As Judge Ketanji Brown Jackson continues to face questions in the Senate about her eligibility to serve as the first Black woman on the Supreme Court, one aspect of the historic nomination has become another reason for the Black community to celebrate: her incredibly well-kept locs.
“While her biggest accomplishment on the table is not what her hair looks like,” Bindi Marc, a YouTuber with more than 43,000 subscribers who focuses on Black beauty, including natural hair, said in a video last month. “Wow, what a moment to just take a minute and recognize where we are. We have an unambiguously Black woman being considered to fill the seat, and she has locs. She doesn’t have a relaxer. She’s not wearing a weave. She has her natural hair locked into beautiful ropes of hair.”
Jackson, President Biden’s Supreme Court nominee, who’s now on Day Three of her confirmation hearing in Washington, D.C., seems to have as much bipartisan support as a nominee can have in the modern era of American politics. The 51-year-old D.C. native has over two decades of experience as a public defender and district court and appellate judge. Republicans like Sen. Mitch McConnell and retired House representative Paul Ryan have vouched for her—even as others in the party have tried to use their frustration over Justice Brett Kavanaugh’s confirmation process in 2018 to justify questioning her ability to serve on the nation’s highest court.
But as Jackson continues to make her case to the Senate Judiciary Committee, her hairstyle alone speaks volumes to Black visibility in politics and the changing landscape of Black acceptance in mainstream American culture.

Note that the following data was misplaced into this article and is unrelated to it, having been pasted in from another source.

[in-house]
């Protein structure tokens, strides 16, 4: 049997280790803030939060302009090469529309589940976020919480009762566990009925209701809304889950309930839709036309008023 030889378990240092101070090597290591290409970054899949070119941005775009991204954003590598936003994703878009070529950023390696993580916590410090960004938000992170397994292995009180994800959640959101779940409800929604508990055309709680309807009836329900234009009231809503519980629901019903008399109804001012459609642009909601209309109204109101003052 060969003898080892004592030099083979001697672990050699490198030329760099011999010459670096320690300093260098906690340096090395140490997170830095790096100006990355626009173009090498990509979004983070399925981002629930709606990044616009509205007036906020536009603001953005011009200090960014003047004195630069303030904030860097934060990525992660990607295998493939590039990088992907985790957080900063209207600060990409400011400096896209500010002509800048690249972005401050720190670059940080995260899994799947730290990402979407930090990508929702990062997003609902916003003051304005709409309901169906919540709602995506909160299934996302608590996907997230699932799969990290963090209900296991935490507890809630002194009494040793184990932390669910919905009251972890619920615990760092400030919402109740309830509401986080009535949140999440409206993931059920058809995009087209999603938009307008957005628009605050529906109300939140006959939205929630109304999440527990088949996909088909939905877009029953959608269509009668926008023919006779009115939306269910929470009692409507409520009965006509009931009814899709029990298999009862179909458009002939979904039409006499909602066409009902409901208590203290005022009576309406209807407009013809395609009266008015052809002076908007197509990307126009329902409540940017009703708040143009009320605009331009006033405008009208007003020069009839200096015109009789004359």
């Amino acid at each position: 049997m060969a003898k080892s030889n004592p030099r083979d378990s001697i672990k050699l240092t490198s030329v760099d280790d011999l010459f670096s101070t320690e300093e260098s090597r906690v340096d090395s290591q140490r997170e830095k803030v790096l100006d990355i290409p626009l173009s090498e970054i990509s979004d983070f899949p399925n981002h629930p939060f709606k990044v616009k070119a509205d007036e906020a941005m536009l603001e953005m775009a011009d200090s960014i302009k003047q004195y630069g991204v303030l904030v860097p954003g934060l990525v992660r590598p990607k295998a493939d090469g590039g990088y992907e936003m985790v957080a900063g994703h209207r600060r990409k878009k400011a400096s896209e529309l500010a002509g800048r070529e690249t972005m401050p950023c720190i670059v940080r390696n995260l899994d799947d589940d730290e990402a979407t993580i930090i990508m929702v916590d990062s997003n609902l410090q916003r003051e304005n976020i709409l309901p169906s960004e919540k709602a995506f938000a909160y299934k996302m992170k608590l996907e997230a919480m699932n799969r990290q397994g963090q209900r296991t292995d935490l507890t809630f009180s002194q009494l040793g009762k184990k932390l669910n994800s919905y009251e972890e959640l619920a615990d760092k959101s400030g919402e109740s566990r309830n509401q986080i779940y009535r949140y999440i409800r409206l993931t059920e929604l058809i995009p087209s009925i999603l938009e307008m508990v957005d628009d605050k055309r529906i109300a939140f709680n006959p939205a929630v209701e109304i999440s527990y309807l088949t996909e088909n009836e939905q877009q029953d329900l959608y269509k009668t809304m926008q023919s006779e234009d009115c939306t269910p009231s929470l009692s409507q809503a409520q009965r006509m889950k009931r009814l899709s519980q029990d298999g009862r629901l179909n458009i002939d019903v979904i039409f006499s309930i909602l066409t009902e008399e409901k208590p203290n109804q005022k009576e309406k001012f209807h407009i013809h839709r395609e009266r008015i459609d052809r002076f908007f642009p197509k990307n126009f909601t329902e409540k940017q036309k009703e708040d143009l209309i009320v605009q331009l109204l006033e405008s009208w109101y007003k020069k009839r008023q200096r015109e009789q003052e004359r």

“Not only are we very close to confirming the first Black woman, but that she is wearing her hair in a protective style called 'Sisterlocks' is also an incredibly important and powerful statement,” Massachusetts Rep. Ayanna Pressley told reporters Tuesday.
Sisterlocks—created by Dr. JoAnne Cornwell, a former professor of Africana studies and French at San Diego State University in the early 1990s—are a natural style of tightly interlocked micro locs known for their versatility: They can be worn up into a bun or ponytail, down on the shoulders, or really any other style.
While general societal equity still has a long way to go before the Black community reaches parity with its white counterpart, little victories like seeing a nominee for the highest court wear a familiar and totally Black hairstyle can be a powerful reminder of how far things have come.
In an opinion piece for NBC News, Robyn Autry, the sociology department chair at Wesleyan University, wrote that Jackson’s hair shows prominent people finally bucking the expectations of what’s been considered the norms of grooming.
“The significance of appearance isn’t just about styling choices,” Autry wrote. “It’s about identity, life experience, and perspective.”
Just last week, the U.S. House of Representatives passed a federal version of the “Creating a Respectful and Open World for Natural Hair” or CROWN Act. The CROWN Act, versions of which have been passed in 14 states and over 30 cities, outlaws public institutions and employers from discriminating or refusing to service someone against someone based on their hair.
The federal bill is expected to pass in the Senate in the coming months, and President Joe Biden has already signaled his administration’s support. The CROWN Act is a long time coming for a nation that directed scorn at the “unprofessionalism” of traditional Black hairstyles for decades.
Jackson’s nomination is another reminder that those old-fashioned sentiments on Black hairstyles are dying.
Getting sisterlocks is also an involved and often expensive process with certified consultants in 40 states who specialize in providing the iconic look. The style showcases the patience, care, and commitment that goes into creating natural Black hair.
“It’s about so much more than hair, it’s about self-esteem because you can now have something that makes you feel like you can be you,” Dr. Cornwell said in a San Diego Insider segment. “As Black women, we have never had the experience of setting beauty standards for the majority culture.”
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